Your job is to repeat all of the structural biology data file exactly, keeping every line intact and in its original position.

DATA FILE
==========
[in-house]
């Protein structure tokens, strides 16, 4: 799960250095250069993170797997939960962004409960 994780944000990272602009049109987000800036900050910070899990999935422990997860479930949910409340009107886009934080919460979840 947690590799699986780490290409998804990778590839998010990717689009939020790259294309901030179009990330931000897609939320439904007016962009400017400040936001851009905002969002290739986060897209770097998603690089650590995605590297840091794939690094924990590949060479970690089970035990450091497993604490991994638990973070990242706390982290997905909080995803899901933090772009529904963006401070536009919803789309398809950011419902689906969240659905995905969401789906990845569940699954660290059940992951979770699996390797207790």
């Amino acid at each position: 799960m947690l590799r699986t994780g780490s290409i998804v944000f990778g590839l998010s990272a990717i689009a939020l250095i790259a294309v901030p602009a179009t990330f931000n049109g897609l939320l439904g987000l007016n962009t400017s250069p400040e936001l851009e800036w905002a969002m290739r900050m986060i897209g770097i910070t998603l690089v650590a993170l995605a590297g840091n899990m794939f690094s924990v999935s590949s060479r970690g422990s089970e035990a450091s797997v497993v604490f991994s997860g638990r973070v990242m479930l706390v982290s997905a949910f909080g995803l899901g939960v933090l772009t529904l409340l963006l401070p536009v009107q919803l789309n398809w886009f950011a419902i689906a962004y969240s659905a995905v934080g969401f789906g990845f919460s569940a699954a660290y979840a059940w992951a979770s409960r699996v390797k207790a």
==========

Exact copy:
[in-house]
């Protein structure tokens, strides 16, 4: 799960250095250069993170797997939960962004409960 994780944000990272602009049109987000800036900050910070899990999935422990997860479930949910409340009107886009934080919460979840 947690590799699986780490290409998804990778590839998010990717689009939020790259294309901030179009990330931000897609939320439904007016962009400017400040936001851009905002969002290739986060897209770097998603690089650590995605590297840091794939690094924990590949060479970690089970035990450091497993604490991994638990973070990242706390982290997905909080995803899901933090772009529904963006401070536009919803789309398809950011419902689906969240659905995905969401789906990845569940699954660290059940992951979770699996390797207790």
């Amino acid at each position: 799960m947690l590799r699986t994780g780490s290409i998804v944000f990778g590839l998010s990272a990717i689009a939020l250095i790259a294309v901030p602009a179009t990330f931000n049109g897609l939320l439904g987000l007016n962009t400017s250069p400040e936001l851009e800036w905002a969002m290739r900050m986060i897209g770097i910070t998603l690089v650590a993170l995605a590297g840091n899990m794939f690094s924990v999935s590949s060479r970690g422990s089970e035990a450091s797997v497993v604490f991994s997860g638990r973070v990242m479930l706390v982290s997905a949910f909080g995803l899901g939960v933090l772009t529904l409340l963006l401070p536009v009107q919803l789309n398809w886009f950011a419902i689906a962004y969240s659905a995905v934080g969401f789906g990845f919460s569940a699954a660290y979840a059940w992951a979770s409960r699996v390797k207790a």